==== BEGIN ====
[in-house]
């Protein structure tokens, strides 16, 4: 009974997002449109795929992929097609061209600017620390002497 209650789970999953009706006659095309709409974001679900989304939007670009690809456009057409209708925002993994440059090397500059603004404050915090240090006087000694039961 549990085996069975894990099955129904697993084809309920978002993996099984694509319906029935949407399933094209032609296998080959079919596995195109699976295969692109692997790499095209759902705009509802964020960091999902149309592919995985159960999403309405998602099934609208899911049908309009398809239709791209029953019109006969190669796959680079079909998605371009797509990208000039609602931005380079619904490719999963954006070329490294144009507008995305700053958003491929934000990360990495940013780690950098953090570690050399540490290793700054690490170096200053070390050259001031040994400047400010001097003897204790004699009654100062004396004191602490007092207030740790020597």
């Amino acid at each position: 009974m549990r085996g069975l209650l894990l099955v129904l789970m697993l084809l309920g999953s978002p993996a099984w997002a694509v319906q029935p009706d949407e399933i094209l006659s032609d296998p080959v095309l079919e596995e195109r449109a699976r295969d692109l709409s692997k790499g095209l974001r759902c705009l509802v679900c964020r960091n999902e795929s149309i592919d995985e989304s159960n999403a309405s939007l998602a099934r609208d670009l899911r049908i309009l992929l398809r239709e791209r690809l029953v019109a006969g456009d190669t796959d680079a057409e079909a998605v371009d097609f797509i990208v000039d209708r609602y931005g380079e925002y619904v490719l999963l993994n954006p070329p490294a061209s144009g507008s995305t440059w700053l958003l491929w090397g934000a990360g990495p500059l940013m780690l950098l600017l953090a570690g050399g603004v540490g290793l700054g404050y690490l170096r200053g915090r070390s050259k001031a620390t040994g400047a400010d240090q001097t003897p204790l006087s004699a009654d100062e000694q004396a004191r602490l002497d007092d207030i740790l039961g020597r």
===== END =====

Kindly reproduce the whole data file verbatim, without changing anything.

[in-house]
């Protein structure tokens, strides 16, 4: 009974997002449109795929992929097609061209600017620390002497 209650789970999953009706006659095309709409974001679900989304939007670009690809456009057409209708925002993994440059090397500059603004404050915090240090006087000694039961 549990085996069975894990099955129904697993084809309920978002993996099984694509319906029935949407399933094209032609296998080959079919596995195109699976295969692109692997790499095209759902705009509802964020960091999902149309592919995985159960999403309405998602099934609208899911049908309009398809239709791209029953019109006969190669796959680079079909998605371009797509990208000039609602931005380079619904490719999963954006070329490294144009507008995305700053958003491929934000990360990495940013780690950098953090570690050399540490290793700054690490170096200053070390050259001031040994400047400010001097003897204790004699009654100062004396004191602490007092207030740790020597």
């Amino acid at each position: 009974m549990r085996g069975l209650l894990l099955v129904l789970m697993l084809l309920g999953s978002p993996a099984w997002a694509v319906q029935p009706d949407e399933i094209l006659s032609d296998p080959v095309l079919e596995e195109r449109a699976r295969d692109l709409s692997k790499g095209l974001r759902c705009l509802v679900c964020r960091n999902e795929s149309i592919d995985e989304s159960n999403a309405s939007l998602a099934r609208d670009l899911r049908i309009l992929l398809r239709e791209r690809l029953v019109a006969g456009d190669t796959d680079a057409e079909a998605v371009d097609f797509i990208v000039d209708r609602y931005g380079e925002y619904v490719l999963l993994n954006p070329p490294a061209s144009g507008s995305t440059w700053l958003l491929w090397g934000a990360g990495p500059l940013m780690l950098l600017l953090a570690g050399g603004v540490g290793l700054g404050y690490l170096r200053g915090r070390s050259k001031a620390t040994g400047a400010d240090q001097t003897p204790l006087s004699a009654d100062e000694q004396a004191r602490l002497d007092d207030i740790l039961g020597r």